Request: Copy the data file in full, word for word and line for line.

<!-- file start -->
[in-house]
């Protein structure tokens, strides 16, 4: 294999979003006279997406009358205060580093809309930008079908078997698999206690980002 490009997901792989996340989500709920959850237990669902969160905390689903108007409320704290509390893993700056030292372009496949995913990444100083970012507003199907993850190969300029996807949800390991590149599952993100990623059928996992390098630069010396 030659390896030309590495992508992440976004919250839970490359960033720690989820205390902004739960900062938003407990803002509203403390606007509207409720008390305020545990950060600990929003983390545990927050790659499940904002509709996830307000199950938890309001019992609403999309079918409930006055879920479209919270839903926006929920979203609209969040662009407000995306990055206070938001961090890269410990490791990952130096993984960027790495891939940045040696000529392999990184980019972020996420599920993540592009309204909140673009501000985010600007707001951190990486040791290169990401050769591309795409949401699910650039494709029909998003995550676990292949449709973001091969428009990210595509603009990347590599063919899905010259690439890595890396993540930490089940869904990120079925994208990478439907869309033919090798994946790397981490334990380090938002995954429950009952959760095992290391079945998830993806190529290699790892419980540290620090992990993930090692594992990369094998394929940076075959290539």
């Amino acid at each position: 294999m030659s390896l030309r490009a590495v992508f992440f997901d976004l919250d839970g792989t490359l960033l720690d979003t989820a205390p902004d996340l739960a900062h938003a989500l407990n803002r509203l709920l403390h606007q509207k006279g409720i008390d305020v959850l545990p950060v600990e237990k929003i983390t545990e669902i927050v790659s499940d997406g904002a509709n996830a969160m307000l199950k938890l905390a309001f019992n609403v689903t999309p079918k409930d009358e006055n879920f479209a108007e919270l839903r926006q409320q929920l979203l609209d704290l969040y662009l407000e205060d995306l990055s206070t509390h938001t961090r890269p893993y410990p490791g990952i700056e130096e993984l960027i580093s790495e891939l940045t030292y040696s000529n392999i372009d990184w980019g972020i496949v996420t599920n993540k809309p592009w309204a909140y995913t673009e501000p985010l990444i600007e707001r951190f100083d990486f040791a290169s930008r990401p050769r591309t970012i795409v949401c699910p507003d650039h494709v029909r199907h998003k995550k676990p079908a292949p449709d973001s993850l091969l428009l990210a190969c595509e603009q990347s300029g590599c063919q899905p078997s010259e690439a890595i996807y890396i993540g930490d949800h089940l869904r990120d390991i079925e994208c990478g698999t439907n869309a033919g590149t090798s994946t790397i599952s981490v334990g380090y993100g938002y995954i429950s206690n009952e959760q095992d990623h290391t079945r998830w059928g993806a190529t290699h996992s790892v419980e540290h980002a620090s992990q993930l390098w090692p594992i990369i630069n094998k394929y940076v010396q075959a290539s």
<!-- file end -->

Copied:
[in-house]
């Protein structure tokens, strides 16, 4: 294999979003006279997406009358205060580093809309930008079908078997698999206690980002 490009997901792989996340989500709920959850237990669902969160905390689903108007409320704290509390893993700056030292372009496949995913990444100083970012507003199907993850190969300029996807949800390991590149599952993100990623059928996992390098630069010396 030659390896030309590495992508992440976004919250839970490359960033720690989820205390902004739960900062938003407990803002509203403390606007509207409720008390305020545990950060600990929003983390545990927050790659499940904002509709996830307000199950938890309001019992609403999309079918409930006055879920479209919270839903926006929920979203609209969040662009407000995306990055206070938001961090890269410990490791990952130096993984960027790495891939940045040696000529392999990184980019972020996420599920993540592009309204909140673009501000985010600007707001951190990486040791290169990401050769591309795409949401699910650039494709029909998003995550676990292949449709973001091969428009990210595509603009990347590599063919899905010259690439890595890396993540930490089940869904990120079925994208990478439907869309033919090798994946790397981490334990380090938002995954429950009952959760095992290391079945998830993806190529290699790892419980540290620090992990993930090692594992990369094998394929940076075959290539």
């Amino acid at each position: 294999m030659s390896l030309r490009a590495v992508f992440f997901d976004l919250d839970g792989t490359l960033l720690d979003t989820a205390p902004d996340l739960a900062h938003a989500l407990n803002r509203l709920l403390h606007q509207k006279g409720i008390d305020v959850l545990p950060v600990e237990k929003i983390t545990e669902i927050v790659s499940d997406g904002a509709n996830a969160m307000l199950k938890l905390a309001f019992n609403v689903t999309p079918k409930d009358e006055n879920f479209a108007e919270l839903r926006q409320q929920l979203l609209d704290l969040y662009l407000e205060d995306l990055s206070t509390h938001t961090r890269p893993y410990p490791g990952i700056e130096e993984l960027i580093s790495e891939l940045t030292y040696s000529n392999i372009d990184w980019g972020i496949v996420t599920n993540k809309p592009w309204a909140y995913t673009e501000p985010l990444i600007e707001r951190f100083d990486f040791a290169s930008r990401p050769r591309t970012i795409v949401c699910p507003d650039h494709v029909r199907h998003k995550k676990p079908a292949p449709d973001s993850l091969l428009l990210a190969c595509e603009q990347s300029g590599c063919q899905p078997s010259e690439a890595i996807y890396i993540g930490d949800h089940l869904r990120d390991i079925e994208c990478g698999t439907n869309a033919g590149t090798s994946t790397i599952s981490v334990g380090y993100g938002y995954i429950s206690n009952e959760q095992d990623h290391t079945r998830w059928g993806a190529t290699h996992s790892v419980e540290h980002a620090s992990q993930l390098w090692p594992i990369i630069n094998k394929y940076v010396q075959a290539s």